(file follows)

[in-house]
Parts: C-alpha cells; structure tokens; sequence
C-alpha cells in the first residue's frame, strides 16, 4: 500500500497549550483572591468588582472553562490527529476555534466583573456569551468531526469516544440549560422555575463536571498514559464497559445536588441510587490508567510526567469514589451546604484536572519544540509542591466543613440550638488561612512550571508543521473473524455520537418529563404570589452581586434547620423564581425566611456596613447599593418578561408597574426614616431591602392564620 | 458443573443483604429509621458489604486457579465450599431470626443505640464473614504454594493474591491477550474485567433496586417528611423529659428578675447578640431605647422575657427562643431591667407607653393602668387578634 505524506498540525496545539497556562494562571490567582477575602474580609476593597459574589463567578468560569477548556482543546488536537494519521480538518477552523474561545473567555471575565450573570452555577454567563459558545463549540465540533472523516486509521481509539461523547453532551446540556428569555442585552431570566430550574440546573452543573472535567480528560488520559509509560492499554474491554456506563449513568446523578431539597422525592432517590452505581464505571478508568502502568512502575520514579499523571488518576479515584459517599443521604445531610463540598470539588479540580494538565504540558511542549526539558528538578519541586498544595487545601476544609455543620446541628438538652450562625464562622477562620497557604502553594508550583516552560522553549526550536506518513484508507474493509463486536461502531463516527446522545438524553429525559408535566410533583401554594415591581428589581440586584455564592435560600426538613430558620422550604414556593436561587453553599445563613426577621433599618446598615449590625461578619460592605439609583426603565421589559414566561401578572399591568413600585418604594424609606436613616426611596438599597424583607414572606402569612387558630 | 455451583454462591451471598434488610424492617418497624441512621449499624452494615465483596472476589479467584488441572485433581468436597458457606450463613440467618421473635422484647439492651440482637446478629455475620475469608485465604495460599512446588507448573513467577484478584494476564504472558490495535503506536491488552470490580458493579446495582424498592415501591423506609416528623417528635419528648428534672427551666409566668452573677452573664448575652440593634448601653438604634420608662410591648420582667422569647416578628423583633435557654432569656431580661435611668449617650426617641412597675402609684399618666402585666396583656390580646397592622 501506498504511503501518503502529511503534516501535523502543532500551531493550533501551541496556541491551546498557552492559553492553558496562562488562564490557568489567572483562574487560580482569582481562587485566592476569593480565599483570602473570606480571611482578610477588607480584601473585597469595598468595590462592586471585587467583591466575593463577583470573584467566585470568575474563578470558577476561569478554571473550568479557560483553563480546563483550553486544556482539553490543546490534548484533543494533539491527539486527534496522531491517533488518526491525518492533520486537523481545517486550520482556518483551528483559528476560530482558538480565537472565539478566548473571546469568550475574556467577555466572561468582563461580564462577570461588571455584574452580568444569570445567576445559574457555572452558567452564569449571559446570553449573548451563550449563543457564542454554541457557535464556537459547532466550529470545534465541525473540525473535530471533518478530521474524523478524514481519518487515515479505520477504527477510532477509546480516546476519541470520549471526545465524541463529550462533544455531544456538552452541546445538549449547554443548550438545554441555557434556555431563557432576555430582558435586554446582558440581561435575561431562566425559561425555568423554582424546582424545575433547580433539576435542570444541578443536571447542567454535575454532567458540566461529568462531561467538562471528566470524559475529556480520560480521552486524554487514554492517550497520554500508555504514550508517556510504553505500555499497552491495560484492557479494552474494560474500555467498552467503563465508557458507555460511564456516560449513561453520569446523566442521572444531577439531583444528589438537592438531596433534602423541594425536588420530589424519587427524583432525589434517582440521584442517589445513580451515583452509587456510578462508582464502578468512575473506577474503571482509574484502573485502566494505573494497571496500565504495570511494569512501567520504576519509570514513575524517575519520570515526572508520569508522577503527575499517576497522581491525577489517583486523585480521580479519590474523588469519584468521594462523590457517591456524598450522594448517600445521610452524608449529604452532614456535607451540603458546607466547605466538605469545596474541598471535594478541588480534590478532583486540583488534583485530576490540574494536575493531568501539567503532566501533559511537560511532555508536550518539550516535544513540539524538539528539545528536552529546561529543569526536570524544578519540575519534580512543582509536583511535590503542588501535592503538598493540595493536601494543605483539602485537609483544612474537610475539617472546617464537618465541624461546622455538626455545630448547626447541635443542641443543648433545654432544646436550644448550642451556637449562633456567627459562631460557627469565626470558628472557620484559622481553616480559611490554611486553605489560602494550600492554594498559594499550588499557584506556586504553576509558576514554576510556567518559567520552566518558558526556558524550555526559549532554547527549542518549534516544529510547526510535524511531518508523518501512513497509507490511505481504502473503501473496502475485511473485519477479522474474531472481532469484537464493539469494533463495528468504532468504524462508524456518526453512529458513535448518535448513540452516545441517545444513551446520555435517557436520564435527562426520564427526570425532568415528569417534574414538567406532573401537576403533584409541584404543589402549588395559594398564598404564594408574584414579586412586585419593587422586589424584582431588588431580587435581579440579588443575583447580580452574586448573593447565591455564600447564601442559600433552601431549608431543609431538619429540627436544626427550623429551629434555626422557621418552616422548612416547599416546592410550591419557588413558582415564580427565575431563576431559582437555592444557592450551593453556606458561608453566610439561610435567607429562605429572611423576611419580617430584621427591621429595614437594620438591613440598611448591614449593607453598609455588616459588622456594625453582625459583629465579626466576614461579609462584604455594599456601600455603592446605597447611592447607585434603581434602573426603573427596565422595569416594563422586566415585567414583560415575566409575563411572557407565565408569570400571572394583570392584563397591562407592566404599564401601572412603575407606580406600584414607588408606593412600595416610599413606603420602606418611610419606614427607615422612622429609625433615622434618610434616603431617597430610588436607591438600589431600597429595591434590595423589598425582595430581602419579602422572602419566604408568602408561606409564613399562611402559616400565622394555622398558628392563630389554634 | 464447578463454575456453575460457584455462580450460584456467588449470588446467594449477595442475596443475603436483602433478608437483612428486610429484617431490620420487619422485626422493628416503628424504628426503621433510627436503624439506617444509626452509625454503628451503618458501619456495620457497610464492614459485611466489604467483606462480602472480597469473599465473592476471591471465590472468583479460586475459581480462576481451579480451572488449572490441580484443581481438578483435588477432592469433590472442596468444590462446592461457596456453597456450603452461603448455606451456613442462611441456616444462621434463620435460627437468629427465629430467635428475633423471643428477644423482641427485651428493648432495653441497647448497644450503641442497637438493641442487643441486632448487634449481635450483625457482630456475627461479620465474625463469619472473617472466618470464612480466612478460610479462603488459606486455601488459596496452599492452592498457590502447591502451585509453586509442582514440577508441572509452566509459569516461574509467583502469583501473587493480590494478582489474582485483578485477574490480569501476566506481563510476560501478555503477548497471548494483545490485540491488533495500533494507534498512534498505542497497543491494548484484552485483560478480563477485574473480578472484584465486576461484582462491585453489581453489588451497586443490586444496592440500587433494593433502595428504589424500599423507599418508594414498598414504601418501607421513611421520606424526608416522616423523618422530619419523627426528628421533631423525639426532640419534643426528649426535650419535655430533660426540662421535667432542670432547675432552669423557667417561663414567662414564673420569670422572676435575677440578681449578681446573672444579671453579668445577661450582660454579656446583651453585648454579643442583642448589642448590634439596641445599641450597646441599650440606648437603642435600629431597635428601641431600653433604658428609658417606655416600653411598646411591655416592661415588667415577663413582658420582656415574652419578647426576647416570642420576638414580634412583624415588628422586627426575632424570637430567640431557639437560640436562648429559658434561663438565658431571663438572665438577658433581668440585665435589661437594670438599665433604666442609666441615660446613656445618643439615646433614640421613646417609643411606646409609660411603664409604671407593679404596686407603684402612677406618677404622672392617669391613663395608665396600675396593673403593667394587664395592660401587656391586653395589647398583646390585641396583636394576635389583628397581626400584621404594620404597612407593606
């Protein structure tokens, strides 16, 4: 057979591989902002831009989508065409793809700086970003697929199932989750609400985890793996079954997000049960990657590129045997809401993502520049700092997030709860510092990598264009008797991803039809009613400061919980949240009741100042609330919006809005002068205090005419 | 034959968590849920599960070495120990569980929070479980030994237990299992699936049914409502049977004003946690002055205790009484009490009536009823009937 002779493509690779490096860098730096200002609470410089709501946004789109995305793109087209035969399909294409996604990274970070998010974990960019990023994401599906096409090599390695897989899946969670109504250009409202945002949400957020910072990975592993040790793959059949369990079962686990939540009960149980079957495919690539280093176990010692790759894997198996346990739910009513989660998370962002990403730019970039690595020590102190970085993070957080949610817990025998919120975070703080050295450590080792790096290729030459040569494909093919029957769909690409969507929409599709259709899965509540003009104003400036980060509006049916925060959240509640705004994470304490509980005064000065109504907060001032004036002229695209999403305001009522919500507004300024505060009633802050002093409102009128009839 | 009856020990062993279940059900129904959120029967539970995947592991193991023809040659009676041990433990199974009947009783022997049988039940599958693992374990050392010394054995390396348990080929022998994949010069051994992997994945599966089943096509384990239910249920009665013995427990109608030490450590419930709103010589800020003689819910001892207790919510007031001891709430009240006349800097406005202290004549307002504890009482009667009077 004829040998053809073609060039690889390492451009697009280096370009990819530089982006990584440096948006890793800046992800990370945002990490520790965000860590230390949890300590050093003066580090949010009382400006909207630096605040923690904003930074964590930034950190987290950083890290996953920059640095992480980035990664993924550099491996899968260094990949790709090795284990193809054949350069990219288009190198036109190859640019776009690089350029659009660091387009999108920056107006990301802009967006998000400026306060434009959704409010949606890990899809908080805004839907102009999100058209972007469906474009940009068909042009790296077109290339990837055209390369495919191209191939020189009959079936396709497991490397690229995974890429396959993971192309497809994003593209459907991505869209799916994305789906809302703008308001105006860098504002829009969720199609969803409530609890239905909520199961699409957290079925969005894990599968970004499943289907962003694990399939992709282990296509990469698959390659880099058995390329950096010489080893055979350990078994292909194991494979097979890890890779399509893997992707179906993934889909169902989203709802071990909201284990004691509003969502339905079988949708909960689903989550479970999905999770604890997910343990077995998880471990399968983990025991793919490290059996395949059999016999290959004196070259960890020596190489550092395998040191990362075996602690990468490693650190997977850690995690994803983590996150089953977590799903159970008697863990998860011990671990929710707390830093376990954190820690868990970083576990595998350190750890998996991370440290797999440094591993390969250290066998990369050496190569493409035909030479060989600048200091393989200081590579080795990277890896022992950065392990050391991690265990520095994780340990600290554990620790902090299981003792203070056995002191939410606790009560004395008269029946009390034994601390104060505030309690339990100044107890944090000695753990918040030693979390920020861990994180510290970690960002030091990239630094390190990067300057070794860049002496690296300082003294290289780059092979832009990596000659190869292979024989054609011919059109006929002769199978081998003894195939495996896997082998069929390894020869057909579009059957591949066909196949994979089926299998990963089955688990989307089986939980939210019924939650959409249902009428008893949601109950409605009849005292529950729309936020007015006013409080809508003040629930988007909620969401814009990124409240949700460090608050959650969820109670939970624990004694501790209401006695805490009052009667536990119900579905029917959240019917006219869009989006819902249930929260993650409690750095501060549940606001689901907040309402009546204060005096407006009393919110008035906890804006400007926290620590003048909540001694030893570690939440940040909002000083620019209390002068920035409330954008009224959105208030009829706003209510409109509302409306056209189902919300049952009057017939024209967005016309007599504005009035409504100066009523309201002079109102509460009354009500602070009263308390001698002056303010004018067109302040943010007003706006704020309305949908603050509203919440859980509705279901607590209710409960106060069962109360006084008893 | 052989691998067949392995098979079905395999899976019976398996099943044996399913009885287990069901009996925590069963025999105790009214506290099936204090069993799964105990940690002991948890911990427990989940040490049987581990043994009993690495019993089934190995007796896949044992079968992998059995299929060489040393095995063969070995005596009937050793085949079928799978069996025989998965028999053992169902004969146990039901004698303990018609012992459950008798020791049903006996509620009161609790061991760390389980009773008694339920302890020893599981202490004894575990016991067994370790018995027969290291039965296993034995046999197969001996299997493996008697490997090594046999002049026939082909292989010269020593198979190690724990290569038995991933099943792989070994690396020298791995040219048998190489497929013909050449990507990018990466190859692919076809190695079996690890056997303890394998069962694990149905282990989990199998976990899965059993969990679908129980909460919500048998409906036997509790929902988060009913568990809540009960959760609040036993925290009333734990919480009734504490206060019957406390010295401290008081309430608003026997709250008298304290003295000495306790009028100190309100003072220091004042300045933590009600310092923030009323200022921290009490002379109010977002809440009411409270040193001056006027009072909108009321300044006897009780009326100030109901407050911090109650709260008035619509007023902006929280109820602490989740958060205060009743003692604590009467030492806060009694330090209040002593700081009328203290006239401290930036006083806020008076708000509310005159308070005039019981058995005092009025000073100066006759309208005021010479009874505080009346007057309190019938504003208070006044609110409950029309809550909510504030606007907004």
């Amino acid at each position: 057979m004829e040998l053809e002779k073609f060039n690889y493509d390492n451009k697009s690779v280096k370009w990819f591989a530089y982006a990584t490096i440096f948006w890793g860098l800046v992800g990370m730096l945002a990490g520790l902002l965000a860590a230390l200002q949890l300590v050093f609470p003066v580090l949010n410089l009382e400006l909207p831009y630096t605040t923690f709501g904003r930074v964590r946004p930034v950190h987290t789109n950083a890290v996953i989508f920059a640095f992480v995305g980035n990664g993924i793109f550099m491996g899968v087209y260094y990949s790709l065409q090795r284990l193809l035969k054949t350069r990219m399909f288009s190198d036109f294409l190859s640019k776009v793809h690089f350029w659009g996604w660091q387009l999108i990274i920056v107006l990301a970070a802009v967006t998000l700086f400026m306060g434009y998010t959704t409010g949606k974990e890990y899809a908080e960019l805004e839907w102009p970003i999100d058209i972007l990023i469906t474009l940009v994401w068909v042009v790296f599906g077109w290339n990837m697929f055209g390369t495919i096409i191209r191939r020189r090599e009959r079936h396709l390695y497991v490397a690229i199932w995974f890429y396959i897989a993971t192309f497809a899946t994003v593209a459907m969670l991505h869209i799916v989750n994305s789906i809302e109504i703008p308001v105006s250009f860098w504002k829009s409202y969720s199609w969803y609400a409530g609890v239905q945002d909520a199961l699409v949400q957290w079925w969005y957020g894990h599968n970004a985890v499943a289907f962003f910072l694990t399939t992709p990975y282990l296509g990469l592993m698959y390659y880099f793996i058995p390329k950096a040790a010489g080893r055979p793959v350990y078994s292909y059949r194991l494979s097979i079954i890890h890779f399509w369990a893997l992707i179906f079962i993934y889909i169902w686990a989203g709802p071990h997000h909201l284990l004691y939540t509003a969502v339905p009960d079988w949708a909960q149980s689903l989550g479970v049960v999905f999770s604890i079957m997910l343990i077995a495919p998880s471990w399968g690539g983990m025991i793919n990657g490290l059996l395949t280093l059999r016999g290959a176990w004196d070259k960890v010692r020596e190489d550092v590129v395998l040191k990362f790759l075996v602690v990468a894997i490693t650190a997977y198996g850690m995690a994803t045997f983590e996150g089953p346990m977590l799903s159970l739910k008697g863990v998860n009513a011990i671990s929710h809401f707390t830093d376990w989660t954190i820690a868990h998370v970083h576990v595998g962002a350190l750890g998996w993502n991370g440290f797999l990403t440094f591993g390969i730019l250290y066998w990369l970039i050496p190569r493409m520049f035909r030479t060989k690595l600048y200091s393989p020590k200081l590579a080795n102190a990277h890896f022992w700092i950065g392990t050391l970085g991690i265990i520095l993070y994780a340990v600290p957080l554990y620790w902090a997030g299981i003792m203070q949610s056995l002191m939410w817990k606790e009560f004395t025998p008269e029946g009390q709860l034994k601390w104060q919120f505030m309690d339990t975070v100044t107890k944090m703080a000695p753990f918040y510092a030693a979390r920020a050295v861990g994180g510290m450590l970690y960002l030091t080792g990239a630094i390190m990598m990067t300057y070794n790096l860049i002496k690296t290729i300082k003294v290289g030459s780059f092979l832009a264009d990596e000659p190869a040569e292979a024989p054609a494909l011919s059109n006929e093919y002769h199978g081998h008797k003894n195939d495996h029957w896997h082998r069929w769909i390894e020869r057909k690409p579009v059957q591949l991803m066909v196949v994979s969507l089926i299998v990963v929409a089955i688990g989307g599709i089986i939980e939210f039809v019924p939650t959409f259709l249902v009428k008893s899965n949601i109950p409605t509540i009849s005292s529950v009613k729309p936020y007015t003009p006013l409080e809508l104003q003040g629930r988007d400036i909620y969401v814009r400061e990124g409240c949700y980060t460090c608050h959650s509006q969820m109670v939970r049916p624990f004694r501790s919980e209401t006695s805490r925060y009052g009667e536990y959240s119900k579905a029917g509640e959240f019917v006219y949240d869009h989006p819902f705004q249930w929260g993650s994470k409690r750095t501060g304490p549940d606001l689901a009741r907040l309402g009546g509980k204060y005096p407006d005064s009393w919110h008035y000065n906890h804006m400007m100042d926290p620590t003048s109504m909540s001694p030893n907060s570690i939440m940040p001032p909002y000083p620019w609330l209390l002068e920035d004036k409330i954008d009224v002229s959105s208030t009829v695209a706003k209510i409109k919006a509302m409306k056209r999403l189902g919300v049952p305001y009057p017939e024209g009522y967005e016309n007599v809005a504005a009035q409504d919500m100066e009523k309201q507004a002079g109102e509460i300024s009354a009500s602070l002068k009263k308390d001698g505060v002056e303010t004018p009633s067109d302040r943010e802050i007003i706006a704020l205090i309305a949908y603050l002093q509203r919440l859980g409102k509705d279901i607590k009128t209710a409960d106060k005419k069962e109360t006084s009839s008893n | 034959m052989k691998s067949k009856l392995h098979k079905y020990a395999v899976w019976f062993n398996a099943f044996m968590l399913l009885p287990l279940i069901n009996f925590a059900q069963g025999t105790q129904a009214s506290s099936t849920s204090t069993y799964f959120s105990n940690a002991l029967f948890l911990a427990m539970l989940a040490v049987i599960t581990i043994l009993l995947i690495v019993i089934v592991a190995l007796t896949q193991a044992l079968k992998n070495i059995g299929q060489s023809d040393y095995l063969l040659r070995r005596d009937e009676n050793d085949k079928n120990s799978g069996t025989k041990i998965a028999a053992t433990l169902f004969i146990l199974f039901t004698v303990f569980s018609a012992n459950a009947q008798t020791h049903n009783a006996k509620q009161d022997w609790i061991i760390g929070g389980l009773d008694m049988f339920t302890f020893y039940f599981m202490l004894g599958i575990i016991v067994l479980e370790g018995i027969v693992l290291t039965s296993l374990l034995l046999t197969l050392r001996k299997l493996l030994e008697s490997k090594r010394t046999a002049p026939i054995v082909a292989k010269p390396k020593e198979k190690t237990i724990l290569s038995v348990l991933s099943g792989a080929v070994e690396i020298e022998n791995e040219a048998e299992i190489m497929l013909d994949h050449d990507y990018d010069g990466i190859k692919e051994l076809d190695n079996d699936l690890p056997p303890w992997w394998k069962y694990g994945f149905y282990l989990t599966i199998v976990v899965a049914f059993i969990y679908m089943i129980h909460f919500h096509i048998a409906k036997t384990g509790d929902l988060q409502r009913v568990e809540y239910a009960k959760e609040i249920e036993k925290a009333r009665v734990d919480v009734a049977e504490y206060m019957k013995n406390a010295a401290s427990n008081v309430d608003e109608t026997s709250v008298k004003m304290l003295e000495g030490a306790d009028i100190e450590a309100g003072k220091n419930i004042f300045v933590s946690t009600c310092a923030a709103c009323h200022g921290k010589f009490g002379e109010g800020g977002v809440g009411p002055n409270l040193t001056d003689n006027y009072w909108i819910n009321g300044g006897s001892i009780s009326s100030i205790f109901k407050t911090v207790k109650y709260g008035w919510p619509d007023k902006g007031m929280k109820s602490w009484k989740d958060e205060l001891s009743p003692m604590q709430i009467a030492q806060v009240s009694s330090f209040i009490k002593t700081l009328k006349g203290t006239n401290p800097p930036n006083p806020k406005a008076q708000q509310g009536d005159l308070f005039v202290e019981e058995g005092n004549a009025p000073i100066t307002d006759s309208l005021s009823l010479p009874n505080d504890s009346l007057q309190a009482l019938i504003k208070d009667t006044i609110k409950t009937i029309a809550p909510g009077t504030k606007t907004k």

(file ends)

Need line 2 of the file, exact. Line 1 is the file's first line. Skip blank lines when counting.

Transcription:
Parts: C-alpha cells; structure tokens; sequence